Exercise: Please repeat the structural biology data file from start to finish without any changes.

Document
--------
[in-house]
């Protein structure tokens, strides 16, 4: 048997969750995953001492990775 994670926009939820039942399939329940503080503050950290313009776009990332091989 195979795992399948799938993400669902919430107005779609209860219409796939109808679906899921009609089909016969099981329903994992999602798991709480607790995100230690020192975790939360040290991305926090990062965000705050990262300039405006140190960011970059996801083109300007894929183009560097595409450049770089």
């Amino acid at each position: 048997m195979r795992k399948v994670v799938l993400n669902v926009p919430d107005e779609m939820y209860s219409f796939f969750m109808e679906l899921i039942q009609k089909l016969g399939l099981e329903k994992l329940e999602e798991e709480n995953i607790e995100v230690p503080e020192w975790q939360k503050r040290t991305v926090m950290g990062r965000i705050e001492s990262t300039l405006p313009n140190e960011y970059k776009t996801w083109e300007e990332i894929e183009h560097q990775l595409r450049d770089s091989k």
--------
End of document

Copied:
[in-house]
């Protein structure tokens, strides 16, 4: 048997969750995953001492990775 994670926009939820039942399939329940503080503050950290313009776009990332091989 195979795992399948799938993400669902919430107005779609209860219409796939109808679906899921009609089909016969099981329903994992999602798991709480607790995100230690020192975790939360040290991305926090990062965000705050990262300039405006140190960011970059996801083109300007894929183009560097595409450049770089």
């Amino acid at each position: 048997m195979r795992k399948v994670v799938l993400n669902v926009p919430d107005e779609m939820y209860s219409f796939f969750m109808e679906l899921i039942q009609k089909l016969g399939l099981e329903k994992l329940e999602e798991e709480n995953i607790e995100v230690p503080e020192w975790q939360k503050r040290t991305v926090m950290g990062r965000i705050e001492s990262t300039l405006p313009n140190e960011y970059k776009t996801w083109e300007e990332i894929e183009h560097q990775l595409r450049d770089s091989k």